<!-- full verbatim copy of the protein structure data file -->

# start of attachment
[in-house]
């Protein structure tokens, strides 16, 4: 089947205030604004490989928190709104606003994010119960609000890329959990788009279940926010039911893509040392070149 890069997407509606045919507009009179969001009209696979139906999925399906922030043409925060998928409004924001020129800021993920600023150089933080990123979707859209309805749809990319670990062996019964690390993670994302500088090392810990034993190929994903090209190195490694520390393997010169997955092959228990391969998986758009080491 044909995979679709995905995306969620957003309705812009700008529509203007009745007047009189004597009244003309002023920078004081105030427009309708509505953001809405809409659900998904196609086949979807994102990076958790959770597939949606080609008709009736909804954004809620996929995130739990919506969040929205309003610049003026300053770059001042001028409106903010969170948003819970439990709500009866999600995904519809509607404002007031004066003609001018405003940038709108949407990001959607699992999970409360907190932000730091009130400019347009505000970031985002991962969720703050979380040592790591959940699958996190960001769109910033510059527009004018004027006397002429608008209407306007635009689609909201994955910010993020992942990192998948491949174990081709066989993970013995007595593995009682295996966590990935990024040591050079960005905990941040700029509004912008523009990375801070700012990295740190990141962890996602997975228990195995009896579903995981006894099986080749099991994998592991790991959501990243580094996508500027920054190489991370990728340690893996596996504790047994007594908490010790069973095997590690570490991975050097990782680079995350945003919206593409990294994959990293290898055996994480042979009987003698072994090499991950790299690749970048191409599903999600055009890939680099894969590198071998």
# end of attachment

[in-house]
């Protein structure tokens, strides 16, 4: 089947205030604004490989928190709104606003994010119960609000890329959990788009279940926010039911893509040392070149 890069997407509606045919507009009179969001009209696979139906999925399906922030043409925060998928409004924001020129800021993920600023150089933080990123979707859209309805749809990319670990062996019964690390993670994302500088090392810990034993190929994903090209190195490694520390393997010169997955092959228990391969998986758009080491 044909995979679709995905995306969620957003309705812009700008529509203007009745007047009189004597009244003309002023920078004081105030427009309708509505953001809405809409659900998904196609086949979807994102990076958790959770597939949606080609008709009736909804954004809620996929995130739990919506969040929205309003610049003026300053770059001042001028409106903010969170948003819970439990709500009866999600995904519809509607404002007031004066003609001018405003940038709108949407990001959607699992999970409360907190932000730091009130400019347009505000970031985002991962969720703050979380040592790591959940699958996190960001769109910033510059527009004018004027006397002429608008209407306007635009689609909201994955910010993020992942990192998948491949174990081709066989993970013995007595593995009682295996966590990935990024040591050079960005905990941040700029509004912008523009990375801070700012990295740190990141962890996602997975228990195995009896579903995981006894099986080749099991994998592991790991959501990243580094996508500027920054190489991370990728340690893996596996504790047994007594908490010790069973095997590690570490991975050097990782680079995350945003919206593409990294994959990293290898055996994480042979009987003698072994090499991950790299690749970048191409599903999600055009890939680099894969590198071998």